This series profiles our instructors at Fullstack Academy and Grace Hopper, giving you an inside look at their backgrounds and what they love most about working with and for our students. They also offer up solid advice for prospective students.
Name: Collin Miller
Program(s): Fullstack Academy, Grace Hopper Track
Favorite previous experience: Worked on the dev team for The Onion
Collin Miller is unequivocally the most successful high school dropout we’ve ever had the privilege of employing. His inner drive and engrossment in coding were apparent even in his early years—midway through a high-school homeschooling program, he decided to start working full-time as a video technician instead. When he wasn’t at work, he was refining his understanding of Ruby on Rails.
Coding was by no means new to Collin, even at that age. His dad was a software programmer and that kickstarted an interest in Collin in his younger years, driving him to play around with programming and eventually start making websites on his own.
At that time, no bootcamp models existed. Collin relied on books, blogs, and any materials he could get his hands on to boost his programming studies. As he worked diligently in his off time to learn more, his career began to quickly move upward. He left the video tech gig to work for a startup before eventually becoming the Director of Front-End Engineering at The Onion, a widely-known satirical publication.
Baby, I’m a Believer (In Bootcamp)
While at The Onion, Collin was introduced to Fullstack when he interviewed one of our grads. The capstone project this alum had worked on, as well as the interpersonal skills displayed during their interview, left a lasting impression. (In case you’re wondering: Collin did offer the job to the Fullstack grad, but alas, he had already accepted employment elsewhere.)
That exchange, plus working alongside a co-worker who was also a bootcamp grad, led Collin to conclude that the bootcamp experience had to be legit. And when he looked more into Fullstack as a company, he was drawn to the transparent and open culture. Clearly somewhat of a rebel himself when it came to traditional education, it wasn’t a hard sell for him to embrace that bootcamp could produce qualified junior developers.
Transforming Lives Through Teaching
As a Director at The Onion, Collin found the mentoring and teaching aspects of his leadership role eminently rewarding. Being a sounding board for his team and validating that they had a true understanding of how to do the things he was showing them made him feel like he was doing much more than simply creating a product. He was actually transforming people’s lives by giving them new tools, new strategies, new ways of thinking.
Yet at the same time, he began to feel stagnant in his technical work. It seemed that he’d mastered the technical side of his role—what to do now?
Collin realized that being a coding instructor would allow him to merge his love for tech and teaching, and he thought again of Fullstack. He wanted to be a part of our fresh, ever-evolving culture, and we were all too happy to bring him on board.
We should mention here that Collin also has experience as a performer and improv comedian, and that makes him an intently attentive instructor. As an improv actor, you can’t afford to tune out for even a second, lest your scene go disastrously awry. Because of that background, Collin is an active listener and able to pick up on issues his students are having so they can be addressed before snowballing into bigger problems. He is also known for asking lots of questions, both to his students and himself, about how to best proceed or approach a problem.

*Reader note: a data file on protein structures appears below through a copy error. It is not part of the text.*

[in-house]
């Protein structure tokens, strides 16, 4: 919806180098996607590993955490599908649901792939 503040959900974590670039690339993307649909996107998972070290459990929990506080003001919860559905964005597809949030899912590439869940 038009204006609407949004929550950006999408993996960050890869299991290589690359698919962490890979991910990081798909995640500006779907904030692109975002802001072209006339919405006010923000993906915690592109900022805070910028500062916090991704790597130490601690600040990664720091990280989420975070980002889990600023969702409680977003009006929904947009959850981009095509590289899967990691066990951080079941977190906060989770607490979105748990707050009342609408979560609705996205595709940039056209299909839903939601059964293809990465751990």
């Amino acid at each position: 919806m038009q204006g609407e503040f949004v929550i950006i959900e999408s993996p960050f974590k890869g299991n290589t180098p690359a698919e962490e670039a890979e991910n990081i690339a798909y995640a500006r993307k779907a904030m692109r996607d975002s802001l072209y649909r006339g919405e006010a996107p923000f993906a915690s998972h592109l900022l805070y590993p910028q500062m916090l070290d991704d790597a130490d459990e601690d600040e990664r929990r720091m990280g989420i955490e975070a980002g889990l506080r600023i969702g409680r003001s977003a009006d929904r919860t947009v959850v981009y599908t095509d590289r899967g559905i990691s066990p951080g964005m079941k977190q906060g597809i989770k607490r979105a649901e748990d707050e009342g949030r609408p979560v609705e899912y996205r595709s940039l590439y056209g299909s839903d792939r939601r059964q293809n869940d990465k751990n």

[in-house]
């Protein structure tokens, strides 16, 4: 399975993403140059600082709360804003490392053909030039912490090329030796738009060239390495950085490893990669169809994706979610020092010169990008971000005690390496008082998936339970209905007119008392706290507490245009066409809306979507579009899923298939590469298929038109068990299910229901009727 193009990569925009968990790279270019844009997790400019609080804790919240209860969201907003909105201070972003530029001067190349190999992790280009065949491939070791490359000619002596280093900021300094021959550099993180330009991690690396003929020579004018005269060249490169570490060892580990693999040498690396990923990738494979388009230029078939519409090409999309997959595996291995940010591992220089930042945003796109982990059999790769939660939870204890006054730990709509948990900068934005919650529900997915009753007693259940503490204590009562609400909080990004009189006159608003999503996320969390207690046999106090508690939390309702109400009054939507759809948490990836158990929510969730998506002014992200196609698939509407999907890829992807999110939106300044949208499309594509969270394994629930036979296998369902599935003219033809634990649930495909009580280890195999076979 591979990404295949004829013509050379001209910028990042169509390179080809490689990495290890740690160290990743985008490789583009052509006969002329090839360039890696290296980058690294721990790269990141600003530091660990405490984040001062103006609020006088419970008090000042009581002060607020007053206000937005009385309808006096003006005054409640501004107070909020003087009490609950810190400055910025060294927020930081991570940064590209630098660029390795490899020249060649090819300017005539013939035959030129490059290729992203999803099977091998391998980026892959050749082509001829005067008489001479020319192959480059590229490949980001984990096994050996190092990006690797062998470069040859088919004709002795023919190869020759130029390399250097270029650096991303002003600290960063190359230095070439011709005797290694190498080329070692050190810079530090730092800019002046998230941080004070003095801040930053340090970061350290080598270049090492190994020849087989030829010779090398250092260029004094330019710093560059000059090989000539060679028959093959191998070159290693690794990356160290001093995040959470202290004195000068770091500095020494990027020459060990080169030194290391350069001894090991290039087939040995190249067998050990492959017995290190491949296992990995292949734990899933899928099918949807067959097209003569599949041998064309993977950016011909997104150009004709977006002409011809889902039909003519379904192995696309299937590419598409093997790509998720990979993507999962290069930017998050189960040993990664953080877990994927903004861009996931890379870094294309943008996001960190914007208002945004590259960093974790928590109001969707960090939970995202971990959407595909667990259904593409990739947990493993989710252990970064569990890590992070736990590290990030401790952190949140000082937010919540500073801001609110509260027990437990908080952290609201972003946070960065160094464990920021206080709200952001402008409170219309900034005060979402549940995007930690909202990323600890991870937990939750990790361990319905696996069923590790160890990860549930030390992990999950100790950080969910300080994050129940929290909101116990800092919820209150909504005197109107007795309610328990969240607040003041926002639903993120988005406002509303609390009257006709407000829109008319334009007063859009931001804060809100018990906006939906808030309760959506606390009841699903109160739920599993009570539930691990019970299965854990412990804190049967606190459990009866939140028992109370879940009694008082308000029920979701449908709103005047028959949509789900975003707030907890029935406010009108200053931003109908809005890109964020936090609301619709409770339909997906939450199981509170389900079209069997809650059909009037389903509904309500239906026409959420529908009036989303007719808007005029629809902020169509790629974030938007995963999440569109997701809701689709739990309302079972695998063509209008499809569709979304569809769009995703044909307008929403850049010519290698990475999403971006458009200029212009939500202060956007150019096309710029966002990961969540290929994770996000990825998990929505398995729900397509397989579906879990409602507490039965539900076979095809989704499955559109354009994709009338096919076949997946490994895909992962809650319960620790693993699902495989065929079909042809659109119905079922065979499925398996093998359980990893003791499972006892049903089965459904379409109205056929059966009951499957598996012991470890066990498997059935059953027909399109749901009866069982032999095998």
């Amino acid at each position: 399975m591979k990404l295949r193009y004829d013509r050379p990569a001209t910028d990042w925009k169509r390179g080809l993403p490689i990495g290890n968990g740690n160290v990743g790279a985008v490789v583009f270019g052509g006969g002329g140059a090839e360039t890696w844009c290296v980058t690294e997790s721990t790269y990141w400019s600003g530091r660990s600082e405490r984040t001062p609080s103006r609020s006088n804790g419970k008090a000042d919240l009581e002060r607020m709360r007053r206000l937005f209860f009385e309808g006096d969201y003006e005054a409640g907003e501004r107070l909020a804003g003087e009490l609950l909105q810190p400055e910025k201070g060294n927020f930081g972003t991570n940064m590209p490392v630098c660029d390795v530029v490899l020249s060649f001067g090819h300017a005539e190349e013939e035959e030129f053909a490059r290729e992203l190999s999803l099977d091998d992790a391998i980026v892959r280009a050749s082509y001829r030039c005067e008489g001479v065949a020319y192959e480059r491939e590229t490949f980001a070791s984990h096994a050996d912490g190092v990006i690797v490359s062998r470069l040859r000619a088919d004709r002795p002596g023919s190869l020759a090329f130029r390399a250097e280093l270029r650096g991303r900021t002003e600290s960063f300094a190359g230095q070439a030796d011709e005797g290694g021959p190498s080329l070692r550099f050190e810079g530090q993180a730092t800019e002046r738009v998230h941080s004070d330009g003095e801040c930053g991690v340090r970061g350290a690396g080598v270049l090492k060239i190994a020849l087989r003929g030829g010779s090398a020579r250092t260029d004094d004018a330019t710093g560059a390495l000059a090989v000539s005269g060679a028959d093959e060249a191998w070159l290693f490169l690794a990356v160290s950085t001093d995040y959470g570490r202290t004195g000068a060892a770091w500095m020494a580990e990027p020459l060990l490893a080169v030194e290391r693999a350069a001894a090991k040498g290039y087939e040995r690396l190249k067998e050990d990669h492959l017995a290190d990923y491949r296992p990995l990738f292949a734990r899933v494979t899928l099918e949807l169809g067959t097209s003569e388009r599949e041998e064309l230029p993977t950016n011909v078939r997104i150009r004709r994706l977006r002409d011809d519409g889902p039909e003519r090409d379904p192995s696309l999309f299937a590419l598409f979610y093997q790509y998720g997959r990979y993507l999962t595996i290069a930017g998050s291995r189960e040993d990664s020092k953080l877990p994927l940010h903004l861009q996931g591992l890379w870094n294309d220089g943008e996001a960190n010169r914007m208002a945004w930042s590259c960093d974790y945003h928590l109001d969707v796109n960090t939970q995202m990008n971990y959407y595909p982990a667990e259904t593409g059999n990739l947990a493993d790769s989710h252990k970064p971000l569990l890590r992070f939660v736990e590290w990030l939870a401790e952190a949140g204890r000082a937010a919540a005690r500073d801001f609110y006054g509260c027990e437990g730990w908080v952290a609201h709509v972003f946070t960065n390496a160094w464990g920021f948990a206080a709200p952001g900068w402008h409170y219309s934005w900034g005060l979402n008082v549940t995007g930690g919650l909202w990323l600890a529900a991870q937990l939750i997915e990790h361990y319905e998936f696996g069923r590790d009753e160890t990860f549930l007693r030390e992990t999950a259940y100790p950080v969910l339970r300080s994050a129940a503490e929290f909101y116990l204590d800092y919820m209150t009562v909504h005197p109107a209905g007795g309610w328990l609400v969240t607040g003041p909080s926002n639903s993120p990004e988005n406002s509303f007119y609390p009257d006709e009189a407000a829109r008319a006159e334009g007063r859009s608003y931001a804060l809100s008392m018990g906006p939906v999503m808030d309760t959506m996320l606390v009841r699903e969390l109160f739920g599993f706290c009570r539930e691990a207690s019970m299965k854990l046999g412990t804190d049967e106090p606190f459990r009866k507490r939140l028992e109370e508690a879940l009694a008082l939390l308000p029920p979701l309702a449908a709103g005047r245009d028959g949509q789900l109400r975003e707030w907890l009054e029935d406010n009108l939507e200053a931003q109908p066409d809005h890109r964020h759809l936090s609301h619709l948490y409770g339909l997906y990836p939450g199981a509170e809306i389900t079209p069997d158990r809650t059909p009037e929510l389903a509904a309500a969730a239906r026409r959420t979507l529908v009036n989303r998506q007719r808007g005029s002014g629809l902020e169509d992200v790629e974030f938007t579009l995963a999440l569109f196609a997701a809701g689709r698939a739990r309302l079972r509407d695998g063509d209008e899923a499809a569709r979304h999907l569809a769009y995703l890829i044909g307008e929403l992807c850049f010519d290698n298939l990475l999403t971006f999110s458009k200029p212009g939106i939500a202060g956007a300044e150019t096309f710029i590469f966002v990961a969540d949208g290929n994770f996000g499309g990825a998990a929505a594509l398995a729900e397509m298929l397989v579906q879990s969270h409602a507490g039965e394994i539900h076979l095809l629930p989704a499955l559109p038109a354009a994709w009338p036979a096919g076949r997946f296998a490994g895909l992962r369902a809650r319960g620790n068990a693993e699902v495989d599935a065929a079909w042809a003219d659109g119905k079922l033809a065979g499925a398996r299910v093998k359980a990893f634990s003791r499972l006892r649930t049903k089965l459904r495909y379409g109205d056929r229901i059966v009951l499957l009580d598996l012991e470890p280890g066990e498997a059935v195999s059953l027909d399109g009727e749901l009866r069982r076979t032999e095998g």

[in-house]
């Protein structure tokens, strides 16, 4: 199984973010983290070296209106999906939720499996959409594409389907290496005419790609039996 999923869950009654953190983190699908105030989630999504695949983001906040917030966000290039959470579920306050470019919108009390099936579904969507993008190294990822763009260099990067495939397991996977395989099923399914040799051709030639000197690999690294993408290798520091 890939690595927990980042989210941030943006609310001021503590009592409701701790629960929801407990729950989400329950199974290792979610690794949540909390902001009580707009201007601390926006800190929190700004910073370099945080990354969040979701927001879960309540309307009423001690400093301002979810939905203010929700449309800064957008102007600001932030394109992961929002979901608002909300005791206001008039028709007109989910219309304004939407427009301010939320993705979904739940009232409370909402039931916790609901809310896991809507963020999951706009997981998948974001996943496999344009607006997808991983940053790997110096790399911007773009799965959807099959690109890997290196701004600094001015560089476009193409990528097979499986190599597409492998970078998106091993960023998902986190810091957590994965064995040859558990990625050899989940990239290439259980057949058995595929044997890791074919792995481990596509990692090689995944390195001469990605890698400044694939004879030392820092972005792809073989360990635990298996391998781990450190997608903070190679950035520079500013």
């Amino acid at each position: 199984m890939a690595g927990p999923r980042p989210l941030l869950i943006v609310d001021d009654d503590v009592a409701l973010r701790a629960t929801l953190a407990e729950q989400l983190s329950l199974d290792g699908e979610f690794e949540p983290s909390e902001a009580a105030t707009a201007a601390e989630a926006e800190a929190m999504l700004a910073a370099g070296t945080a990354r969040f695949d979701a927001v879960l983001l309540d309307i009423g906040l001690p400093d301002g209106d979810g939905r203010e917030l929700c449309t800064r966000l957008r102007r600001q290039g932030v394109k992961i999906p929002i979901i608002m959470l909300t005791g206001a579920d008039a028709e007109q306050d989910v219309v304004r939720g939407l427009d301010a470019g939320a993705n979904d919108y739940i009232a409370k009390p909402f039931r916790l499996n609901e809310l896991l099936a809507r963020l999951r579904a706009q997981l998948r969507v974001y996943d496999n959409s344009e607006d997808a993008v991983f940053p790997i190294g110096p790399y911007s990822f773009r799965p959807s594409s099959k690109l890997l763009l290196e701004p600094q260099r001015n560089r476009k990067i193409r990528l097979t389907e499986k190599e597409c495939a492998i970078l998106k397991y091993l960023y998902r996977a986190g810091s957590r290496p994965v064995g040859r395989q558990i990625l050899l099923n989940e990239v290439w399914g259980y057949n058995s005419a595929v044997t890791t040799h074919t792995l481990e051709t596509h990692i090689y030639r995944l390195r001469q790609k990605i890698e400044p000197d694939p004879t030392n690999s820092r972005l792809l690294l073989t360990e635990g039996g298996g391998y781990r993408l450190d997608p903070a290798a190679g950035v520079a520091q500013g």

What Sets Fullstack Apart
As an instructor on the Chicago campus, Collin sees firsthand the value that pair programming provides to students. Working with someone else means you must be a good steward of not only your own time but your partner’s time, too. There are other ways to hold students accountable as well—we have an internal website called Learn that offers regular check-ins, and students are given many assessments along the way to gauge where everyone is at.
Our focus on student outcomes is also a key differentiator. We’ll adjust what we’re doing to make sure students are getting the results they want after graduation. Fullstack staff are always talking about what we can do to be better, and we encourage instructors to be very honest and transparent with their feedback.
Collin is particularly interested in shaping the front-end curriculum and is actually working on a lecture and workshop centered around how to more seamlessly integrate input from the design and development teams on projects, as this can prove challenging for developers.
Advice to Prospective Students
If you’re considering bootcamp, Collin recommends cultivating a spirit of resilience within yourself. You must have an ability to invite—and even celebrate—failures. You will not know everything, and you won’t always get things right on the first—or second, or third—try. Being comfortable with being uncomfortable is crucial; otherwise, you’ll lose motivation and confidence and be more prone to throwing in the towel.
Collin also strongly urges you to attend meetups whenever you can. You will mingle with a lot of people who are interested in the same things as you, get a sense of the joy that programmers experience from their work, and stumble upon new tech and tools you wouldn’t have known about otherwise.
Fullstack Academy Chicago is the Midwest’s top coding bootcamp. Offering our flagship course, the Full-Time Software Engineering Immersive, Chicago’s campus is a great place to springboard your career into the city’s growing tech scene. Find out how to join an upcoming cohort at an Info Session.